The Joint Commission is a United States-based nonprofit tax-exempt 501 organization that accredits more than 21,000 US health care organizations and programs. The international branch accredits medical services from around the world. A majority of US state governments recognize Joint Commission accreditation as a condition of licensure for the receipt of Medicaid and Medicare reimbursements; the Joint Commission is based in the Chicago suburb of Illinois. The Joint Commission was the Joint Commission on Accreditation of Healthcare Organizations and previous to that the Joint Commission on Accreditation of Hospitals; the Joint Commission was renamed The Joint Commission on Accreditation of Hospitals in 1951, but it was not until 1965, when the federal government decided that a hospital meeting Joint Commission accreditation met the Medicare Conditions of Participation, that accreditation had any official impact. However, Section 125 of the Medicare Improvements for Patients and Providers Act of 2008 removed the Joint Commission's statutorily-guaranteed accreditation authority for hospitals, effective July 15, 2010.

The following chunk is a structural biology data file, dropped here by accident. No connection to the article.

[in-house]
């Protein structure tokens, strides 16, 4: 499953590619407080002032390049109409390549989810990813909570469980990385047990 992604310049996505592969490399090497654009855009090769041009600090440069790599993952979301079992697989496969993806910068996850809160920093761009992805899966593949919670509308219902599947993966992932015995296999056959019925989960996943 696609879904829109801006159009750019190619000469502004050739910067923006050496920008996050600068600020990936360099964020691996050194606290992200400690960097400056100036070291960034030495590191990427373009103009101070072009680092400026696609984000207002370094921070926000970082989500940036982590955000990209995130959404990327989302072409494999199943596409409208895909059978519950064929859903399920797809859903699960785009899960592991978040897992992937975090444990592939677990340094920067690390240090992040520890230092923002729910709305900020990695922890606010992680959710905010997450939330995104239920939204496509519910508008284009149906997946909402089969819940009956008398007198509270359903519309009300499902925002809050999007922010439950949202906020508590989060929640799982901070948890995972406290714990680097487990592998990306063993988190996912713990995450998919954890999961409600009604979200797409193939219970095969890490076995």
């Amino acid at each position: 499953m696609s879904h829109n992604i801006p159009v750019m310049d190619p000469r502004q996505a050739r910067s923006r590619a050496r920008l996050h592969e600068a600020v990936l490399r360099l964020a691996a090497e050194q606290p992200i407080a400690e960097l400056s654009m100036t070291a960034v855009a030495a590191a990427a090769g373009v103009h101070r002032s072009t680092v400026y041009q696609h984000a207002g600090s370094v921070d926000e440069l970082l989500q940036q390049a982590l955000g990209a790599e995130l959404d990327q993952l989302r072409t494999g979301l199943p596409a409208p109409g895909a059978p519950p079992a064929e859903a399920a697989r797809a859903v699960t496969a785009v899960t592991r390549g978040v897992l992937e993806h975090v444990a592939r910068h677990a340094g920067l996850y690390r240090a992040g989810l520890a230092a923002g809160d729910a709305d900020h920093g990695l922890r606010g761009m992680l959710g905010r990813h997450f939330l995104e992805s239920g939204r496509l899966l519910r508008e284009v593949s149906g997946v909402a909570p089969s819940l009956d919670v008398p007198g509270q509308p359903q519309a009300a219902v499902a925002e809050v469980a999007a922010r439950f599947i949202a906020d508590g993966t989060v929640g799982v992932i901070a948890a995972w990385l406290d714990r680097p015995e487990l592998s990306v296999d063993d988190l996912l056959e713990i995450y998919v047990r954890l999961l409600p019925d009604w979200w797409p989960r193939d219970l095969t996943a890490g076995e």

At that time, the Joint Commission's hospital accreditation program would be subject to Centers for Medicare and Medicaid Services requirements for organizations seeking accrediting authority. To avoid a lapse in accrediting authority, the Joint Commission would have to submit an application for hospital accrediting authority consistent with these requirements and within a time frame that would enable CMS to review and evaluate their submission. CMS would make the decision to determine the term; the Joint Commission's predecessor organization grew from the efforts of Ernest Codman to promote hospital reform based on outcomes management in patient care. Codman's efforts led to the founding of the American College of Surgeons Hospital Standardization Program. In 1951 the Joint Commission on Accreditation of Hospitals was created by merging the Hospital Standardization Program with similar programs run by the American College of Physicians, the American Hospital Association, the American Medical Association, the Canadian Medical Association.